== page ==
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IFC Trains 15 Mexican Banks to Scale Up Financing for Small and Medium Enterprises


In Washington, D.C.:
Adriana Gomez

Phone:  +1-202-458-5204

E-mail:  
Agomez@ifc.org


Mexico City, June 20, 2012—IFC, a member of the World Bank Group, is providing training to 15 Mexican banks on scaling up financing for small and medium enterprises, developing their potential to expand operations and contribute to economic growth in Mexico.

Data from the Mexican National Economic Census and the World Bank Enterprise Survey show that there are more than 710,000 formal small and medium enterprises (SMEs) in Mexico. Of these, 57 percent do not have a checking account and 38 percent lack the necessary credit to grow their businesses. IFC’s training program helps address these problems by promoting access to finance and other essential banking services for SMEs.


The program, developed in collaboration with Austrian Development Bank Oesterreichische Entwicklungsbank AG, is training bank executives in strategy, market segmentation, product design, customer management, credit-risk management, and information-management systems. Banks participating in the program include Banco del Bajio, Banorte, Agrofinanzas, and Compartamos, among others.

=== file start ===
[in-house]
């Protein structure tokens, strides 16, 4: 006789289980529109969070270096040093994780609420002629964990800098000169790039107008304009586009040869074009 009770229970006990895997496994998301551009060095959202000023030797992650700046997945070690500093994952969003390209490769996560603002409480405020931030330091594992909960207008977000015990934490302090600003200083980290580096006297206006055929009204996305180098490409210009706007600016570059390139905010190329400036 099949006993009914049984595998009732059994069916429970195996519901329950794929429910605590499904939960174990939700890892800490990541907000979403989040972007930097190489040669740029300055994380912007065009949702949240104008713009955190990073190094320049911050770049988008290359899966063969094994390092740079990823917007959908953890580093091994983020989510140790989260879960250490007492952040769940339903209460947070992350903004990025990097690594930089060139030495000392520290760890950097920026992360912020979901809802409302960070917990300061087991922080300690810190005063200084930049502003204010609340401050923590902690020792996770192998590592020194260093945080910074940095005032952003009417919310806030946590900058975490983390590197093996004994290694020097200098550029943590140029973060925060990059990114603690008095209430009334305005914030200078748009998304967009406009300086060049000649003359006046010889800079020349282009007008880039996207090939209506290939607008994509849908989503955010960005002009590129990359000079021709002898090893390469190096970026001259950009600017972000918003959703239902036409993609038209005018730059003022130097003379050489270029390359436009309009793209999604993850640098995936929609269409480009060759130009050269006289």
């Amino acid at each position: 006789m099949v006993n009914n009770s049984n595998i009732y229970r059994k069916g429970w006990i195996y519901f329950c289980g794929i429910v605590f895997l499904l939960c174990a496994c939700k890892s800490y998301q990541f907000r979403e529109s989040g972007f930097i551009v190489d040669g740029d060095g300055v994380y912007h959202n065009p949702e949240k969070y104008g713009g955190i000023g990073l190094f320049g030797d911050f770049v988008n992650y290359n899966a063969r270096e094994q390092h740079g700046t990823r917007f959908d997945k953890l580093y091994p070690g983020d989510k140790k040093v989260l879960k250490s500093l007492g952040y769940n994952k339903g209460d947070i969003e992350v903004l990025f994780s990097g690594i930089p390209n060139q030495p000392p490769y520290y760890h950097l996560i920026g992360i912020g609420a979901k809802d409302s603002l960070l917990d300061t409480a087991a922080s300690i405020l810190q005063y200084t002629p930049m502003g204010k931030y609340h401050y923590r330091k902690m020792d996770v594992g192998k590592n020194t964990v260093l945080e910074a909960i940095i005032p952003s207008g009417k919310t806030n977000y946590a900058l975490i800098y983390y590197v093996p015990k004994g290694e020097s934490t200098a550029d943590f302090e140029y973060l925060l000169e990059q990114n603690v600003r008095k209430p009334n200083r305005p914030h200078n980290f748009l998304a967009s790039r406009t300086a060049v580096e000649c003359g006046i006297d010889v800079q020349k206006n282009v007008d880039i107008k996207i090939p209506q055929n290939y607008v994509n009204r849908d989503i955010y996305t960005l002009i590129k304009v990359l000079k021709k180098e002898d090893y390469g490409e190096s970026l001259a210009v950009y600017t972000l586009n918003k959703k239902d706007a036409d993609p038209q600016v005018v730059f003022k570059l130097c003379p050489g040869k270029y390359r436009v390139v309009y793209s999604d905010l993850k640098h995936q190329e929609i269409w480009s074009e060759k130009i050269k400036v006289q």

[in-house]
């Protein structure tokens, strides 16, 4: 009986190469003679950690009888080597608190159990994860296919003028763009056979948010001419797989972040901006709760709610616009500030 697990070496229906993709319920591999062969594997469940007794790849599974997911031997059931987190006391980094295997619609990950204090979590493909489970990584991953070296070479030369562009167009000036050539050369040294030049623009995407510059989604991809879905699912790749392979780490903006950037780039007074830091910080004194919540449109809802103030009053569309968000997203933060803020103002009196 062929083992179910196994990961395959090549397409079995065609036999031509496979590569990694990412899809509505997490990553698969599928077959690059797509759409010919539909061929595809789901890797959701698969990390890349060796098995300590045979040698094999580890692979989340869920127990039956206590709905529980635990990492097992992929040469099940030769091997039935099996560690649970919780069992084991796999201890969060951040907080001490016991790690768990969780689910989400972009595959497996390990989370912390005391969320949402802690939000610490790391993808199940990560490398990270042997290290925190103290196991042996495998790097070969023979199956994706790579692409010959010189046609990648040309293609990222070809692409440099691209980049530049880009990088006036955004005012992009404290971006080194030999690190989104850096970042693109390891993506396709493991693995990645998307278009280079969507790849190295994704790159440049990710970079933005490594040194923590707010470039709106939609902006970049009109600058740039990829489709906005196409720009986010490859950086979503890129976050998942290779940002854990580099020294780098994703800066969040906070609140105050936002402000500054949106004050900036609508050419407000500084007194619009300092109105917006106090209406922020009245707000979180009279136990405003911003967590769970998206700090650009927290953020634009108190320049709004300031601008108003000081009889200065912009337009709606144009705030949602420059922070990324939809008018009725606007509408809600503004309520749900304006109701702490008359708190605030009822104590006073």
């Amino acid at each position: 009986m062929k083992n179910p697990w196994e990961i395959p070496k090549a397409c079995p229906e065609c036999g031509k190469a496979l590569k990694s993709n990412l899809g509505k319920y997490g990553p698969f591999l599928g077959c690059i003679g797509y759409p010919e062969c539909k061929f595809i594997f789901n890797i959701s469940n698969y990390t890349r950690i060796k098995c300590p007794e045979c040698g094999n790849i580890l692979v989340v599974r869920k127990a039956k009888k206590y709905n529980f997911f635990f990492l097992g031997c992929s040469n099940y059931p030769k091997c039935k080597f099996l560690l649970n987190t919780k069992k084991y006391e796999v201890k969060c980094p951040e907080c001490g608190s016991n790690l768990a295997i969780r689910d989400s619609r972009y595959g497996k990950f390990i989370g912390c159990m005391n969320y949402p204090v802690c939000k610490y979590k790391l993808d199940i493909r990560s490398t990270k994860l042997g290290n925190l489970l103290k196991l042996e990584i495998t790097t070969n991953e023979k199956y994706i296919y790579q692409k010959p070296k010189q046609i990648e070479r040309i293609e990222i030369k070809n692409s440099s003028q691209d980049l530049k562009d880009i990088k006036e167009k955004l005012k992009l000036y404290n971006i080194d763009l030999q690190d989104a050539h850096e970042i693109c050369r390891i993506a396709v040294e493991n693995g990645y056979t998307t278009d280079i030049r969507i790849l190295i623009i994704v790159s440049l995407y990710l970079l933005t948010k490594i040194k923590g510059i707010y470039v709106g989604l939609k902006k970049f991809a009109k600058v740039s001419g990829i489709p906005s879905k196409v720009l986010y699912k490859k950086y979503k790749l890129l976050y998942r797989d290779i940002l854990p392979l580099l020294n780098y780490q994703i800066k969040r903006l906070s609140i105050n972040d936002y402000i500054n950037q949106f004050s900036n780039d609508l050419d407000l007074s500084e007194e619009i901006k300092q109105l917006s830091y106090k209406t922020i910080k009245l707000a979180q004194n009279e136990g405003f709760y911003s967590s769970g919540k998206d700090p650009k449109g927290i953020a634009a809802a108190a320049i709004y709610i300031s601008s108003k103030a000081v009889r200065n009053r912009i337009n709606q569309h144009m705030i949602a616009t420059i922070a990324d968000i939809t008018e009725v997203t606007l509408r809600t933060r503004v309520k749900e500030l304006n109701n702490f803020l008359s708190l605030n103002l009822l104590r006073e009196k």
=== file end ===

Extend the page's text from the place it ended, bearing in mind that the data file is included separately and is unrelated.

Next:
“IFC is committed to developing the potential of SMEs in Mexico as they are a key engine of economic growth,” said Ignacio Estévez, IFC’s Access to SME Banking Specialist for Latin America and the Caribbean. “This program aims to work with the financial sector in Mexico and the wider region to expand their services into new markets and reach more SMEs.”


The training is part of IFC’s broader support to the financial sector in Mexico. IFC currently has commitments of up to $450 million in Mexican banks, with a special focus on microfinance, trade, and expanding financial services to small and medium enterprises.


The training was designed by IFC’s Global SME Banking Program to help banks in middle-income and developing countries assess the potential benefits of targeting the SME sector and building or expanding this line of business. IFC has conducted similar trainings in East Asia and the Pacific, Eastern Europe and Central Asia, South Asia, the Middle East and North Africa, and Sub-Saharan Africa, where IFC has had a significant impact in bolstering SMEs.



To learn more about IFC’s Global SME Banking Program, visit
www.ifc.org/SMEBanking.

About IFC

IFC, a member of the World Bank Group, is the largest global development institution focused exclusively on the private sector. We help developing countries achieve sustainable growth by financing investment, providing advisory services to businesses and governments, and mobilizing capital in the international financial markets. In fiscal 2011, amid economic uncertainty across the globe, we helped our clients create jobs, strengthen environmental performance, and contribute to their local communities—all while driving our investments to an all-time high of nearly $19 billion. For more information, visit
www.ifc.org.

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